Ana taught Kat’s class – a C2 class of learners preparing for CPE. Kat’s approach to teaching this level was very different from what Ana normally does at C2 level. Ana normally introduces loads and loads of vocabulary, whereas Kat’s class was planned around a series of flipcharts, without heavy lexical input, and Ana felt that the learners were learning equally as effectively. So for Ana, the experience of teaching with those materials raised questions about her belief about the importance of teaching vocabulary at higher levels and whether what she was doing was useful. As a result, Ana went on to do some research about teaching vocabulary to higher level learners, she ran a community of practice around it, and she learnt a lot and changed the way she presented vocabulary to higher level learners. For her, this experience was very valuable.

I video your class, you watch on your own, you choose what to discuss, we discuss it

Reflection: The participants felt that, although they were both comfortable with one another and with one another’s classes, videotaping the classes was intrusive for both the teacher and the students, (the teachers felt nervous, the learners, who were twelve year old played up).

Neither of them felt they got anything particularly useful out of the experience – they felt they needed a task focusing on something visible, e.g. teacher-student interaction, the way the furniture is organized, transitions, etc.

The only outcome was that Kat felt that her classroom was ‘two-dimensional’ and she wanted to investigate making it ‘three-dimensional’.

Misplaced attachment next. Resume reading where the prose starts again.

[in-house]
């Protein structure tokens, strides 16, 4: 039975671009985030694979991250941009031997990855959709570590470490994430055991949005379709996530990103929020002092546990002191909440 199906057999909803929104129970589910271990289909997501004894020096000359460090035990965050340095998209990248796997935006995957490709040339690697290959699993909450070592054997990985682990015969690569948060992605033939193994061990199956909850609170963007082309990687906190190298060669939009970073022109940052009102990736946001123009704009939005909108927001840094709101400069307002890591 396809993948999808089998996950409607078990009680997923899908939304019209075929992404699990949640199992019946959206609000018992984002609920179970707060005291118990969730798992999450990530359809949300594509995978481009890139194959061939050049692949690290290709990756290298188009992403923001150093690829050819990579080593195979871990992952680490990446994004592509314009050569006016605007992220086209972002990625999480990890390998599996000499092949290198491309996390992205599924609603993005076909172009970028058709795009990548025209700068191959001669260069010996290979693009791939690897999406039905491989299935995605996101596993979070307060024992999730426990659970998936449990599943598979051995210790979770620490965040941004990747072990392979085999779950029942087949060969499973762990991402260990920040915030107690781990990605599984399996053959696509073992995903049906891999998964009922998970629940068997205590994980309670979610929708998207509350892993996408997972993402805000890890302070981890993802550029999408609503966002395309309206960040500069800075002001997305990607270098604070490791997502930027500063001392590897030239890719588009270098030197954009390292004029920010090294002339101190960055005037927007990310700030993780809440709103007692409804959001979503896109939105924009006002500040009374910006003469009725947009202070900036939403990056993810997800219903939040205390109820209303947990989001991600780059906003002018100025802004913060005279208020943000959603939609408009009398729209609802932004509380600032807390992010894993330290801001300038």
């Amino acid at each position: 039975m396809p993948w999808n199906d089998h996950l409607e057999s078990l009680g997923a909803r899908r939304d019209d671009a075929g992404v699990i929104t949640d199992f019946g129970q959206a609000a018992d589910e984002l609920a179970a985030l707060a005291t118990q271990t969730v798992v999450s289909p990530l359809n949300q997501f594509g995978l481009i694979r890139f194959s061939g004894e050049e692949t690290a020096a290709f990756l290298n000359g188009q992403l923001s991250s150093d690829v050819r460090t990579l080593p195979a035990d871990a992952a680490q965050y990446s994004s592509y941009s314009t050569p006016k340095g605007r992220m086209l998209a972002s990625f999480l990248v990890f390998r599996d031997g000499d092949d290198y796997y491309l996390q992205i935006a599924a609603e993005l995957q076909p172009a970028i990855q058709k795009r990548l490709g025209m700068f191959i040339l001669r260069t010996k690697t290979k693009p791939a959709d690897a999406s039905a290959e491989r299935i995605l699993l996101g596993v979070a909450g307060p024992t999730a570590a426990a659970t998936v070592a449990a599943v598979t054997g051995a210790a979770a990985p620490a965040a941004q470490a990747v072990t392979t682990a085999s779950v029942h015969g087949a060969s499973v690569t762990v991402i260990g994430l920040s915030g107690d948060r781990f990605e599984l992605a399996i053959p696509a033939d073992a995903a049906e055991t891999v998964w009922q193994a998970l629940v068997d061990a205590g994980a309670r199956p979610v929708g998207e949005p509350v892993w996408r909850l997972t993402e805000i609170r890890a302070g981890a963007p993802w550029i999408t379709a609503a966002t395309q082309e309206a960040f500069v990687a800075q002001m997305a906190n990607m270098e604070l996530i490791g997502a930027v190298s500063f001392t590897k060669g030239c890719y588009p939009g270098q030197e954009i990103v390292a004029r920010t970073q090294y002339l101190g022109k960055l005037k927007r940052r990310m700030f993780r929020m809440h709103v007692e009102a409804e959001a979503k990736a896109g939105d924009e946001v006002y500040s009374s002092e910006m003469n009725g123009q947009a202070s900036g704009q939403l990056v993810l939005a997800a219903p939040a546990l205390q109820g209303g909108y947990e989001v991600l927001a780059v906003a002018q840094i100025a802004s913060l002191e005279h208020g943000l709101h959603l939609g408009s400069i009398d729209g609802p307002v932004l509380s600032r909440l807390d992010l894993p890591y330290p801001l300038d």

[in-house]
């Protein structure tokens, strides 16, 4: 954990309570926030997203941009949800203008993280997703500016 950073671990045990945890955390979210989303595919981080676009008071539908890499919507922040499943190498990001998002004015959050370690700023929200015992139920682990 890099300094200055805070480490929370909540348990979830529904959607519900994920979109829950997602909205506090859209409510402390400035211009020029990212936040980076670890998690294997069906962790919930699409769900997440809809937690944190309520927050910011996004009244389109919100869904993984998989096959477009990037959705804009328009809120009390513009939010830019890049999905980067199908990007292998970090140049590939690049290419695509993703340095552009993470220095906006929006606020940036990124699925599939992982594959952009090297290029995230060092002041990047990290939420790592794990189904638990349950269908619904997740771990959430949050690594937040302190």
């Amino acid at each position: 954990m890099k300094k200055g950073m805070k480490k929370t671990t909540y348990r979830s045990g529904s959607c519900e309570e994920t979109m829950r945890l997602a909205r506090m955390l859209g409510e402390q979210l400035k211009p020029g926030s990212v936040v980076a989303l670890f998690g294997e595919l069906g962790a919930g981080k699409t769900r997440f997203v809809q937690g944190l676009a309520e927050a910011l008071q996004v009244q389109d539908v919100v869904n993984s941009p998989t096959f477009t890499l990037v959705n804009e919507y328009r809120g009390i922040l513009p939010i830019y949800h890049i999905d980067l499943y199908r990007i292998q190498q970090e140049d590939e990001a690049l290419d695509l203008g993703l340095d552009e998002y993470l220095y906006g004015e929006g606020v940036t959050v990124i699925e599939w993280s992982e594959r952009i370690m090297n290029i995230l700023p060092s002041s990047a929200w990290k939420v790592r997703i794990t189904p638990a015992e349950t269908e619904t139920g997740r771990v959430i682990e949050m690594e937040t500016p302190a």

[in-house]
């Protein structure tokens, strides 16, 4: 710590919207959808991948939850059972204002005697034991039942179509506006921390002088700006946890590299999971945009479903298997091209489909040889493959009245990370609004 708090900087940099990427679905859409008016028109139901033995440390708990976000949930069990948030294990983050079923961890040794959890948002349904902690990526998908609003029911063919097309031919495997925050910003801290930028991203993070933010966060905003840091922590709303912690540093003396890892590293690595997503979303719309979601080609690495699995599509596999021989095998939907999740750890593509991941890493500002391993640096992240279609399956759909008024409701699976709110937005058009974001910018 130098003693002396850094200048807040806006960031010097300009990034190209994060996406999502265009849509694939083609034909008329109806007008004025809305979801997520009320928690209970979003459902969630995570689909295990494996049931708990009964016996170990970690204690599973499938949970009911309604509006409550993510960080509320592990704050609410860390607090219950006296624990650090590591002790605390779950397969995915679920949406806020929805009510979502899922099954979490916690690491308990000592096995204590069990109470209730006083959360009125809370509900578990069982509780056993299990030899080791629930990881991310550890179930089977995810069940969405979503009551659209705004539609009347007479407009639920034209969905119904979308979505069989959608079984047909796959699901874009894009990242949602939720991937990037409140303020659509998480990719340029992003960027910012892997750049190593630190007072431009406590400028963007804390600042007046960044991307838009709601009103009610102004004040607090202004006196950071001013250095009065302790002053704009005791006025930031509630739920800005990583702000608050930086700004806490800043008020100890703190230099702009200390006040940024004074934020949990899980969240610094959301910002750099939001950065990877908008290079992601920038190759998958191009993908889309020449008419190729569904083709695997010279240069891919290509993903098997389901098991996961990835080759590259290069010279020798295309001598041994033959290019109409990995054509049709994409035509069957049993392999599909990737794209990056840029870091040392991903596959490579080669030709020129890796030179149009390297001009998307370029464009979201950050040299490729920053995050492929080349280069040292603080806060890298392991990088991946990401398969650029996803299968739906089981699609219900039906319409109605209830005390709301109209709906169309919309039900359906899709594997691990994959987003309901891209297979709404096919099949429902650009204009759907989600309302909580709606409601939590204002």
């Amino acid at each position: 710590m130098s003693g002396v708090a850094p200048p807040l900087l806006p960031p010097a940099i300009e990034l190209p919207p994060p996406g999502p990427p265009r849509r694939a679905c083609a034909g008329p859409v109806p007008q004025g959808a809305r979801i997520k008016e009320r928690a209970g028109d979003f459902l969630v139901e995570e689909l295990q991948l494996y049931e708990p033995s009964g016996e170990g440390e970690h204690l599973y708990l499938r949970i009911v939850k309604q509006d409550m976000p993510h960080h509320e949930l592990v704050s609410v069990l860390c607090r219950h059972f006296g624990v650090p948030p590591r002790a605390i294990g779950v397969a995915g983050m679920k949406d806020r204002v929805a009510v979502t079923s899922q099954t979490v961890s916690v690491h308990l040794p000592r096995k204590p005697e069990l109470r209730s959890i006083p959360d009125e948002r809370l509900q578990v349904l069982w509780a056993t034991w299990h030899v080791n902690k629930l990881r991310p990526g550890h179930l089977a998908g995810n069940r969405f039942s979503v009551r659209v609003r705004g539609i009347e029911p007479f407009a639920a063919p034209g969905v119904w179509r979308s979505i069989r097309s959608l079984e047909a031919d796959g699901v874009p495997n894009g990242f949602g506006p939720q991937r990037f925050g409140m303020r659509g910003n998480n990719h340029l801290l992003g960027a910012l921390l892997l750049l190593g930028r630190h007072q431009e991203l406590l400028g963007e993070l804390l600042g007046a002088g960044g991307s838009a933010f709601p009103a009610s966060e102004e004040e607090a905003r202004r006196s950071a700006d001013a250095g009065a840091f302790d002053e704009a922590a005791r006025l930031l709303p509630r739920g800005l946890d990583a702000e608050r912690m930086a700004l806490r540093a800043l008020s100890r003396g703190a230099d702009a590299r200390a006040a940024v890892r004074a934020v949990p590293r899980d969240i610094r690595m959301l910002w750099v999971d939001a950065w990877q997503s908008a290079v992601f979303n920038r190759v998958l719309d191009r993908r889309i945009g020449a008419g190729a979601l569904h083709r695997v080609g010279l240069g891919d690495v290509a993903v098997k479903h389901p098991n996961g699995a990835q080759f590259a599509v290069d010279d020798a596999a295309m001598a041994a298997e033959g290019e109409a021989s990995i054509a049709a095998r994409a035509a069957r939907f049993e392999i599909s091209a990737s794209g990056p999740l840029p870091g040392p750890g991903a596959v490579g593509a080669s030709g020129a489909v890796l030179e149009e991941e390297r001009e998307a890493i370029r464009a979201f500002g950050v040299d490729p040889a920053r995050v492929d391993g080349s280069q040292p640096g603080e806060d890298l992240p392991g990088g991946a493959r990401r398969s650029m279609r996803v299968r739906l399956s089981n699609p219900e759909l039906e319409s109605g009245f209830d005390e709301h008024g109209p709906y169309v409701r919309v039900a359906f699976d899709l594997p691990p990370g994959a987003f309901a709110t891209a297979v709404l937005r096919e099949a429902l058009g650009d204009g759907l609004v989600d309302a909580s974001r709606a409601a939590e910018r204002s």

Evaluation

Did the experiment foster agency?

The definitions of agency that Ana Garcia-Stone focused on at the beginning of the talk:

Agency.png

They were able to act (as in their centre they don’t have to ask for permission to carry out a project like that), and they were able to affect change in their classroom, but not beyond their classroom. The result of engaging in this kind of project is that the responsibility for one’s professional development shifts from ‘others’ to the teacher.

Also, in the words of Simon Borg, teachers will only change if their teaching beliefs are brought to the surface and their teaching beliefs change – this is what development is, and Ana felt that this was what happened with one of her teaching beliefs.

Evaluation quotes

Considerations:

  • What teachers want to focus on might be at odds with the aims of the institution (e.g. what if the institution wants the teachers to use more IT but the teachers don’t want to explore that?)
  • In the institution there might be some systems of accountability, e.g. a performance management system – so how do you account for this learning to someone who wasn’t there? I feel that I learnt and I can write a report on what I learnt, but that might not be enough for my manager at my institution.
  • Time constraints – e.g. does the timetable allow to observe each other’s classes?

References:

References

All in all, the experiment was definitely worth doing for a year, and both the participants miss it – maybe not the peer observations per se but the communication.

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I’ve been thinking of engaging in a peer coaching scheme ever since attending the talk by Dita Phillips and Ela Wassell that I mentioned at the beginning of the post – haven’t been able to do this, mostly because I’ve been finding it difficult to find time for things, what with being a new parent, juggling family and a heavy workload for the past two years. 

However, I really hope to get the chance to do that in the next academic year, and what I found especially valuable about Ana Garcia-Stone’s talk was specific ideas for things to try out and examples of specific takeaways, which gave me a better insight into what kind of things might emerge out of a project like this one. 

I hope that my team, who I’ve written the talk up for, will also find this talk inspiring and useful.